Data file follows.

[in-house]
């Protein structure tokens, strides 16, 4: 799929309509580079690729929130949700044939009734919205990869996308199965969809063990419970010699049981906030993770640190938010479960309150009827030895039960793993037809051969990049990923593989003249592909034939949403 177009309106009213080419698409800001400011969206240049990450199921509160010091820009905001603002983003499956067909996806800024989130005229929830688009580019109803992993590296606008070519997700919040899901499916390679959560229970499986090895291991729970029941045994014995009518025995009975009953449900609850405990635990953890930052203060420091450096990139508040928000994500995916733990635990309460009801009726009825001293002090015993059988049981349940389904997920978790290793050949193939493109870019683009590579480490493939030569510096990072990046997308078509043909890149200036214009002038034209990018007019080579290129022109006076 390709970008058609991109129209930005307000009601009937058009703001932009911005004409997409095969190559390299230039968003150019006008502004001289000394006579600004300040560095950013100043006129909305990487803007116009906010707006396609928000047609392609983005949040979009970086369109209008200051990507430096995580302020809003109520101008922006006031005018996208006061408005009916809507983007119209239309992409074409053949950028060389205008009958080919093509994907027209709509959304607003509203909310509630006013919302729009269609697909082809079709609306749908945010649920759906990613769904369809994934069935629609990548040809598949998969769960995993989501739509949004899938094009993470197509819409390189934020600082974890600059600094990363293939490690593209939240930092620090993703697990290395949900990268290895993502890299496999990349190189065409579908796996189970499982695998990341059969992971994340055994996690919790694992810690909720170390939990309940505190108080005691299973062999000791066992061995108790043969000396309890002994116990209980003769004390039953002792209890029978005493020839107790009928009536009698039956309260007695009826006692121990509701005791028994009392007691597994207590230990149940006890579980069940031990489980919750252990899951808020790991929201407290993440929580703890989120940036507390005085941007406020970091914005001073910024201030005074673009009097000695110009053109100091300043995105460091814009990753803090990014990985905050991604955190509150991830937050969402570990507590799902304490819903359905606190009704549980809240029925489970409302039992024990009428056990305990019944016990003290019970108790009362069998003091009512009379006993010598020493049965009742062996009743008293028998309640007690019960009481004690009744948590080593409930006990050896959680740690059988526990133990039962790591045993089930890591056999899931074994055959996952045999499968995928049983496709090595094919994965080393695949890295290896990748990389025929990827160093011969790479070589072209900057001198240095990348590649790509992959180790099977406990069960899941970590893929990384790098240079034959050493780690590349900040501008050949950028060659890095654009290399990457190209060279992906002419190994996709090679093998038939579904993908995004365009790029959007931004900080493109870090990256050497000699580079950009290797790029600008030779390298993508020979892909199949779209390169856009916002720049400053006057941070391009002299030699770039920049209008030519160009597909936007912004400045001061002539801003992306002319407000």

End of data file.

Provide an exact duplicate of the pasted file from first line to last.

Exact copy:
[in-house]
């Protein structure tokens, strides 16, 4: 799929309509580079690729929130949700044939009734919205990869996308199965969809063990419970010699049981906030993770640190938010479960309150009827030895039960793993037809051969990049990923593989003249592909034939949403 177009309106009213080419698409800001400011969206240049990450199921509160010091820009905001603002983003499956067909996806800024989130005229929830688009580019109803992993590296606008070519997700919040899901499916390679959560229970499986090895291991729970029941045994014995009518025995009975009953449900609850405990635990953890930052203060420091450096990139508040928000994500995916733990635990309460009801009726009825001293002090015993059988049981349940389904997920978790290793050949193939493109870019683009590579480490493939030569510096990072990046997308078509043909890149200036214009002038034209990018007019080579290129022109006076 390709970008058609991109129209930005307000009601009937058009703001932009911005004409997409095969190559390299230039968003150019006008502004001289000394006579600004300040560095950013100043006129909305990487803007116009906010707006396609928000047609392609983005949040979009970086369109209008200051990507430096995580302020809003109520101008922006006031005018996208006061408005009916809507983007119209239309992409074409053949950028060389205008009958080919093509994907027209709509959304607003509203909310509630006013919302729009269609697909082809079709609306749908945010649920759906990613769904369809994934069935629609990548040809598949998969769960995993989501739509949004899938094009993470197509819409390189934020600082974890600059600094990363293939490690593209939240930092620090993703697990290395949900990268290895993502890299496999990349190189065409579908796996189970499982695998990341059969992971994340055994996690919790694992810690909720170390939990309940505190108080005691299973062999000791066992061995108790043969000396309890002994116990209980003769004390039953002792209890029978005493020839107790009928009536009698039956309260007695009826006692121990509701005791028994009392007691597994207590230990149940006890579980069940031990489980919750252990899951808020790991929201407290993440929580703890989120940036507390005085941007406020970091914005001073910024201030005074673009009097000695110009053109100091300043995105460091814009990753803090990014990985905050991604955190509150991830937050969402570990507590799902304490819903359905606190009704549980809240029925489970409302039992024990009428056990305990019944016990003290019970108790009362069998003091009512009379006993010598020493049965009742062996009743008293028998309640007690019960009481004690009744948590080593409930006990050896959680740690059988526990133990039962790591045993089930890591056999899931074994055959996952045999499968995928049983496709090595094919994965080393695949890295290896990748990389025929990827160093011969790479070589072209900057001198240095990348590649790509992959180790099977406990069960899941970590893929990384790098240079034959050493780690590349900040501008050949950028060659890095654009290399990457190209060279992906002419190994996709090679093998038939579904993908995004365009790029959007931004900080493109870090990256050497000699580079950009290797790029600008030779390298993508020979892909199949779209390169856009916002720049400053006057941070391009002299030699770039920049209008030519160009597909936007912004400045001061002539801003992306002319407000």